[kok-nee] /ˈkɒk ni/

noun, plural cockneys.
(sometimes initial capital letter) a native or inhabitant of the East End district of London, England, traditionally, one born and reared within the sound of Bow bells.
(sometimes initial capital letter) the pronunciation or dialect of cockneys.

(sometimes initial capital letter) of or relating to cockneys or their dialect.
(often capital) a native of London, esp of the working class born in the East End, speaking a characteristic dialect of English. Traditionally defined as someone born within the sound of the bells of St Mary-le-Bow church
the urban dialect of London or its East End
(Austral) a young snapper fish
characteristic of cockneys or their dialect of English

c.1600, usually said to be from rare Middle English cokenei, cokeney “spoiled child, milksop” (late 14c.), originally cokene-ey “cock’s egg” (mid-14c.). Most likely disentangling of the etymology is to start from Old English cocena “cock’s egg” — genitive plural of coc “cock” + æg “egg” — medieval term for “runt of a clutch,” extended derisively c.1520s to “town dweller,” gradually narrowing thereafter to residents of a particular neighborhood in the East End of London. Liberman, however, disagrees:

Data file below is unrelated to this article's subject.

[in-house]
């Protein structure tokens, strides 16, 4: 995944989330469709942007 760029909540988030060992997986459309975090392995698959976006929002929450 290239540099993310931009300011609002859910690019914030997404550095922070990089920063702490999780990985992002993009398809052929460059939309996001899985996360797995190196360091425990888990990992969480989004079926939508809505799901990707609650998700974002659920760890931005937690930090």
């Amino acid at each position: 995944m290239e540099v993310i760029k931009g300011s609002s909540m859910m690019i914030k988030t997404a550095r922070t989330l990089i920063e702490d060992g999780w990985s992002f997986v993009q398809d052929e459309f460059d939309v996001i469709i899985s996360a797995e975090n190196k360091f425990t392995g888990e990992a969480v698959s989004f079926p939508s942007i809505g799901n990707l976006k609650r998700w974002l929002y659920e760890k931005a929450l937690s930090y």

[I]n all likelihood, not the etymon of ME cokeney ‘milksop, simpleton; effeminate man; Londoner,’ which is rather a reshaping of [Old French] acoquiné ‘spoiled’ (participle). However, this derivation poses some phonetic problems that have not been resolved.

The accent so called from 1890, but the speech peculiarities were noted from 17c. As an adjective in this sense, from 1630s.


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